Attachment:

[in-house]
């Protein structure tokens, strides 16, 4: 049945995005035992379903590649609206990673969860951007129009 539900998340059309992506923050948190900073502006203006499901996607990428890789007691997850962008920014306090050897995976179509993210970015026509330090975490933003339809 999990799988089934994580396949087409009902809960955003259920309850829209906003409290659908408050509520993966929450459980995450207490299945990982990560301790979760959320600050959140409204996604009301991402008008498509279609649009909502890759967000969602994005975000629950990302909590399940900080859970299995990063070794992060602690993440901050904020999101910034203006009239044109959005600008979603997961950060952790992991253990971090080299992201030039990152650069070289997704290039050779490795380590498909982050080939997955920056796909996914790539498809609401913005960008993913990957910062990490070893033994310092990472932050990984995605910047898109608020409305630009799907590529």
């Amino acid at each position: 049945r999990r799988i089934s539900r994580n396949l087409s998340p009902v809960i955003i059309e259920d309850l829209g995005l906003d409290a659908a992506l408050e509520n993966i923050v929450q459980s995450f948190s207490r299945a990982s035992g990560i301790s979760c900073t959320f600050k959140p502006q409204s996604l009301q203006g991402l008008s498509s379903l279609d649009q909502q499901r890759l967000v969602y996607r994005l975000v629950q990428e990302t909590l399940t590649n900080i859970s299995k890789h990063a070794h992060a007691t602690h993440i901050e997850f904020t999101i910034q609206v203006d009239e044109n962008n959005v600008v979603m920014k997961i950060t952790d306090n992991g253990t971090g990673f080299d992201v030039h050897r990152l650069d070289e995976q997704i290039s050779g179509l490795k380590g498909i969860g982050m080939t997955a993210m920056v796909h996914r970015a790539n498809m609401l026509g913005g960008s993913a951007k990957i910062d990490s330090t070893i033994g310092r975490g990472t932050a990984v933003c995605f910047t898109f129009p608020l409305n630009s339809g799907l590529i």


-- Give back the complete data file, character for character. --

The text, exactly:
[in-house]
């Protein structure tokens, strides 16, 4: 049945995005035992379903590649609206990673969860951007129009 539900998340059309992506923050948190900073502006203006499901996607990428890789007691997850962008920014306090050897995976179509993210970015026509330090975490933003339809 999990799988089934994580396949087409009902809960955003259920309850829209906003409290659908408050509520993966929450459980995450207490299945990982990560301790979760959320600050959140409204996604009301991402008008498509279609649009909502890759967000969602994005975000629950990302909590399940900080859970299995990063070794992060602690993440901050904020999101910034203006009239044109959005600008979603997961950060952790992991253990971090080299992201030039990152650069070289997704290039050779490795380590498909982050080939997955920056796909996914790539498809609401913005960008993913990957910062990490070893033994310092990472932050990984995605910047898109608020409305630009799907590529």
């Amino acid at each position: 049945r999990r799988i089934s539900r994580n396949l087409s998340p009902v809960i955003i059309e259920d309850l829209g995005l906003d409290a659908a992506l408050e509520n993966i923050v929450q459980s995450f948190s207490r299945a990982s035992g990560i301790s979760c900073t959320f600050k959140p502006q409204s996604l009301q203006g991402l008008s498509s379903l279609d649009q909502q499901r890759l967000v969602y996607r994005l975000v629950q990428e990302t909590l399940t590649n900080i859970s299995k890789h990063a070794h992060a007691t602690h993440i901050e997850f904020t999101i910034q609206v203006d009239e044109n962008n959005v600008v979603m920014k997961i950060t952790d306090n992991g253990t971090g990673f080299d992201v030039h050897r990152l650069d070289e995976q997704i290039s050779g179509l490795k380590g498909i969860g982050m080939t997955a993210m920056v796909h996914r970015a790539n498809m609401l026509g913005g960008s993913a951007k990957i910062d990490s330090t070893i033994g310092r975490g990472t932050a990984v933003c995605f910047t898109f129009p608020l409305n630009s339809g799907l590529i």